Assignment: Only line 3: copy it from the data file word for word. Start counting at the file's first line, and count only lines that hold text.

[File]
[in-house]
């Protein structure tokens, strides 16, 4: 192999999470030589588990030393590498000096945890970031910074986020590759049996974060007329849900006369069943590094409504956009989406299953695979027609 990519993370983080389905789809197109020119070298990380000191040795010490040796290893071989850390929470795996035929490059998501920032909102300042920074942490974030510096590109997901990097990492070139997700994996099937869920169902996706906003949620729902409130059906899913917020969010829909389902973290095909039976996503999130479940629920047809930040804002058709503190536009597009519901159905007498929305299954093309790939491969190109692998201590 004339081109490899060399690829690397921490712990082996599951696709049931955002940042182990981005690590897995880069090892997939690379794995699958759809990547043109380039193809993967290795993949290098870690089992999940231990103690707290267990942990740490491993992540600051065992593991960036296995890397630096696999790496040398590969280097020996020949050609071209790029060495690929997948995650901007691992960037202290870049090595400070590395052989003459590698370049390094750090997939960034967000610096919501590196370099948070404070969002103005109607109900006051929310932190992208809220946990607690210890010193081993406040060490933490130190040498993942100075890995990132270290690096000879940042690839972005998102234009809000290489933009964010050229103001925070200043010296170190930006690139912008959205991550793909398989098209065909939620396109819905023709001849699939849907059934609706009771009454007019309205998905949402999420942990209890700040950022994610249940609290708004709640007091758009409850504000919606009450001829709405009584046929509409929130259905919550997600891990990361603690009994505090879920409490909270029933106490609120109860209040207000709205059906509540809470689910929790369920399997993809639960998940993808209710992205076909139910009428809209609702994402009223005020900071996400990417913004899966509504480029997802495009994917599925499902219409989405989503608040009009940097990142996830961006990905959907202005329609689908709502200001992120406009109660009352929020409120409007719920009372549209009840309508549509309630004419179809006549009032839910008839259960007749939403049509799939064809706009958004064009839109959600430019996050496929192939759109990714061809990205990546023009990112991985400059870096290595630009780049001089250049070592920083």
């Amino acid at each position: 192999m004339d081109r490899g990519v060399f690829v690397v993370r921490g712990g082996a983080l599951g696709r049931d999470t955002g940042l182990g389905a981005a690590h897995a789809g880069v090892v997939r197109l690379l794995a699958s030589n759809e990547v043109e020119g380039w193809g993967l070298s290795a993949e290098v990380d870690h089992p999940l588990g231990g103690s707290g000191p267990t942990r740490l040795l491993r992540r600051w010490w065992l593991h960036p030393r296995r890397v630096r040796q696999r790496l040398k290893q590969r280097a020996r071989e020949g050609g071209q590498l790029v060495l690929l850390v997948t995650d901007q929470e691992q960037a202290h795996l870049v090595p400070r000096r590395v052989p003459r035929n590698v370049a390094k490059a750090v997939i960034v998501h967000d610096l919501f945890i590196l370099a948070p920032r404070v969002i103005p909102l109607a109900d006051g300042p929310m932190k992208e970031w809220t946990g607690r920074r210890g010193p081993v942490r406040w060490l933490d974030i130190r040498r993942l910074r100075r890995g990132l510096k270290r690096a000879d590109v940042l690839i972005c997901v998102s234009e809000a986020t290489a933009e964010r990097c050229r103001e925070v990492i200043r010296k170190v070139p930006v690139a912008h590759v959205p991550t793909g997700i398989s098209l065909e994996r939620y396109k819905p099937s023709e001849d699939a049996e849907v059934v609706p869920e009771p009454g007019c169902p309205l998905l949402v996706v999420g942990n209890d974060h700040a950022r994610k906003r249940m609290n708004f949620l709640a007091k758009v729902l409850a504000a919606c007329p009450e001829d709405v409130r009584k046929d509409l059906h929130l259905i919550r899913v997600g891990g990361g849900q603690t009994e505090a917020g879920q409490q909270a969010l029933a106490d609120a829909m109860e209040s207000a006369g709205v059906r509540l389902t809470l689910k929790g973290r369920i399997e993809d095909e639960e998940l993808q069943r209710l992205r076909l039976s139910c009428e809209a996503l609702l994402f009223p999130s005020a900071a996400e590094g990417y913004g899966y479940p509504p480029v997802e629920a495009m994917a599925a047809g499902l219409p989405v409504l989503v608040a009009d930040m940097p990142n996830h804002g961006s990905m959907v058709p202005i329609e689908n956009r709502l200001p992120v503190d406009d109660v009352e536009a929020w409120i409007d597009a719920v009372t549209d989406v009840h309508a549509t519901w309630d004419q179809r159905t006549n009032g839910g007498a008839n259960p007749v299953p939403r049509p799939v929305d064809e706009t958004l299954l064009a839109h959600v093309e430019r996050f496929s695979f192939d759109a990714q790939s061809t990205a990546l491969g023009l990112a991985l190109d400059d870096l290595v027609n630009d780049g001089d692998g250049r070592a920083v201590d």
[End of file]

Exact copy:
């Amino acid at each position: 192999m004339d081109r490899g990519v060399f690829v690397v993370r921490g712990g082996a983080l599951g696709r049931d999470t955002g940042l182990g389905a981005a690590h897995a789809g880069v090892v997939r197109l690379l794995a699958s030589n759809e990547v043109e020119g380039w193809g993967l070298s290795a993949e290098v990380d870690h089992p999940l588990g231990g103690s707290g000191p267990t942990r740490l040795l491993r992540r600051w010490w065992l593991h960036p030393r296995r890397v630096r040796q696999r790496l040398k290893q590969r280097a020996r071989e020949g050609g071209q590498l790029v060495l690929l850390v997948t995650d901007q929470e691992q960037a202290h795996l870049v090595p400070r000096r590395v052989p003459r035929n590698v370049a390094k490059a750090v997939i960034v998501h967000d610096l919501f945890i590196l370099a948070p920032r404070v969002i103005p909102l109607a109900d006051g300042p929310m932190k992208e970031w809220t946990g607690r920074r210890g010193p081993v942490r406040w060490l933490d974030i130190r040498r993942l910074r100075r890995g990132l510096k270290r690096a000879d590109v940042l690839i972005c997901v998102s234009e809000a986020t290489a933009e964010r990097c050229r103001e925070v990492i200043r010296k170190v070139p930006v690139a912008h590759v959205p991550t793909g997700i398989s098209l065909e994996r939620y396109k819905p099937s023709e001849d699939a049996e849907v059934v609706p869920e009771p009454g007019c169902p309205l998905l949402v996706v999420g942990n209890d974060h700040a950022r994610k906003r249940m609290n708004f949620l709640a007091k758009v729902l409850a504000a919606c007329p009450e001829d709405v409130r009584k046929d509409l059906h929130l259905i919550r899913v997600g891990g990361g849900q603690t009994e505090a917020g879920q409490q909270a969010l029933a106490d609120a829909m109860e209040s207000a006369g709205v059906r509540l389902t809470l689910k929790g973290r369920i399997e993809d095909e639960e998940l993808q069943r209710l992205r076909l039976s139910c009428e809209a996503l609702l994402f009223p999130s005020a900071a996400e590094g990417y913004g899966y479940p509504p480029v997802e629920a495009m994917a599925a047809g499902l219409p989405v409504l989503v608040a009009d930040m940097p990142n996830h804002g961006s990905m959907v058709p202005i329609e689908n956009r709502l200001p992120v503190d406009d109660v009352e536009a929020w409120i409007d597009a719920v009372t549209d989406v009840h309508a549509t519901w309630d004419q179809r159905t006549n009032g839910g007498a008839n259960p007749v299953p939403r049509p799939v929305d064809e706009t958004l299954l064009a839109h959600v093309e430019r996050f496929s695979f192939d759109a990714q790939s061809t990205a990546l491969g023009l990112a991985l190109d400059d870096l290595v027609n630009d780049g001089d692998g250049r070592a920083v201590d």